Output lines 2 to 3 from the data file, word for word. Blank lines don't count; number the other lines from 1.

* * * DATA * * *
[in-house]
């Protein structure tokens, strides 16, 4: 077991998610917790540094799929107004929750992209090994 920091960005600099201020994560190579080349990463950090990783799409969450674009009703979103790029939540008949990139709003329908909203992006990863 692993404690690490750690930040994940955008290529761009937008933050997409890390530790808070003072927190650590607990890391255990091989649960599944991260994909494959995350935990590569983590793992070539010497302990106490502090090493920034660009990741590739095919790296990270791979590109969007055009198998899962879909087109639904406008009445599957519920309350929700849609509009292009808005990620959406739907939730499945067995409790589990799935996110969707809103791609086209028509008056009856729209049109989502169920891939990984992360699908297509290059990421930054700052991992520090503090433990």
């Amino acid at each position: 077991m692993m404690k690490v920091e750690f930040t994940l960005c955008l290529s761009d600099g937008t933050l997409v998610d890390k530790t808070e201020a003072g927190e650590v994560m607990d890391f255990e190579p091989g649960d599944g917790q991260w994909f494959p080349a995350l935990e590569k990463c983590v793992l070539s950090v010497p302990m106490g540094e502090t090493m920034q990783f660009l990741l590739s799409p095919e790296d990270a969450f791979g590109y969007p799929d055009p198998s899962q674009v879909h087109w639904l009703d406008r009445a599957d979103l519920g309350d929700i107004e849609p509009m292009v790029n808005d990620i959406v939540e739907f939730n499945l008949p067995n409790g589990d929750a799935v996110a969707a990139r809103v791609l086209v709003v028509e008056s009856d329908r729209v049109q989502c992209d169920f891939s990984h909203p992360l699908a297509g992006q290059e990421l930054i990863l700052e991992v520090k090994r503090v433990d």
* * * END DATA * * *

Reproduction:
């Protein structure tokens, strides 16, 4: 077991998610917790540094799929107004929750992209090994 920091960005600099201020994560190579080349990463950090990783799409969450674009009703979103790029939540008949990139709003329908909203992006990863 692993404690690490750690930040994940955008290529761009937008933050997409890390530790808070003072927190650590607990890391255990091989649960599944991260994909494959995350935990590569983590793992070539010497302990106490502090090493920034660009990741590739095919790296990270791979590109969007055009198998899962879909087109639904406008009445599957519920309350929700849609509009292009808005990620959406739907939730499945067995409790589990799935996110969707809103791609086209028509008056009856729209049109989502169920891939990984992360699908297509290059990421930054700052991992520090503090433990």
């Amino acid at each position: 077991m692993m404690k690490v920091e750690f930040t994940l960005c955008l290529s761009d600099g937008t933050l997409v998610d890390k530790t808070e201020a003072g927190e650590v994560m607990d890391f255990e190579p091989g649960d599944g917790q991260w994909f494959p080349a995350l935990e590569k990463c983590v793992l070539s950090v010497p302990m106490g540094e502090t090493m920034q990783f660009l990741l590739s799409p095919e790296d990270a969450f791979g590109y969007p799929d055009p198998s899962q674009v879909h087109w639904l009703d406008r009445a599957d979103l519920g309350d929700i107004e849609p509009m292009v790029n808005d990620i959406v939540e739907f939730n499945l008949p067995n409790g589990d929750a799935v996110a969707a990139r809103v791609l086209v709003v028509e008056s009856d329908r729209v049109q989502c992209d169920f891939s990984h909203p992360l699908a297509g992006q290059e990421l930054i990863l700052e991992v520090k090994r503090v433990d």